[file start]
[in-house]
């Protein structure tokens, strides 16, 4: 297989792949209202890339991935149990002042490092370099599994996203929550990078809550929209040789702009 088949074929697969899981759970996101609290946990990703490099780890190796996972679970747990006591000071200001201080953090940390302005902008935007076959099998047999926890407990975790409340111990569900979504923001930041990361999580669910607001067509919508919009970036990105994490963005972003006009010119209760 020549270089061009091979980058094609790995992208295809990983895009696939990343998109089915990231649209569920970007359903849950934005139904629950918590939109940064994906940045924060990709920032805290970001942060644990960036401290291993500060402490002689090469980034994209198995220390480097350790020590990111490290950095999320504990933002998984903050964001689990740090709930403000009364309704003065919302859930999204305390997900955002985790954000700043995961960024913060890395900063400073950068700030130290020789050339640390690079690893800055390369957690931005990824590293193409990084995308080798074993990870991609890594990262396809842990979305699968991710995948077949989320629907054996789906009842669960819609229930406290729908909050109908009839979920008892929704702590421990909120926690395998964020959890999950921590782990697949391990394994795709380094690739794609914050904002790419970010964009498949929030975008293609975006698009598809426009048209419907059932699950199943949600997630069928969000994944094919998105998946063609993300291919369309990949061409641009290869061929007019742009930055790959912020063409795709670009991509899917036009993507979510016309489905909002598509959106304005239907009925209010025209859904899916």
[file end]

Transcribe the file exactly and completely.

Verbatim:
[in-house]
């Protein structure tokens, strides 16, 4: 297989792949209202890339991935149990002042490092370099599994996203929550990078809550929209040789702009 088949074929697969899981759970996101609290946990990703490099780890190796996972679970747990006591000071200001201080953090940390302005902008935007076959099998047999926890407990975790409340111990569900979504923001930041990361999580669910607001067509919508919009970036990105994490963005972003006009010119209760 020549270089061009091979980058094609790995992208295809990983895009696939990343998109089915990231649209569920970007359903849950934005139904629950918590939109940064994906940045924060990709920032805290970001942060644990960036401290291993500060402490002689090469980034994209198995220390480097350790020590990111490290950095999320504990933002998984903050964001689990740090709930403000009364309704003065919302859930999204305390997900955002985790954000700043995961960024913060890395900063400073950068700030130290020789050339640390690079690893800055390369957690931005990824590293193409990084995308080798074993990870991609890594990262396809842990979305699968991710995948077949989320629907054996789906009842669960819609229930406290729908909050109908009839979920008892929704702590421990909120926690395998964020959890999950921590782990697949391990394994795709380094690739794609914050904002790419970010964009498949929030975008293609975006698009598809426009048209419907059932699950199943949600997630069928969000994944094919998105998946063609993300291919369309990949061409641009290869061929007019742009930055790959912020063409795709670009991509899917036009993507979510016309489905909002598509959106304005239907009925209010025209859904899916």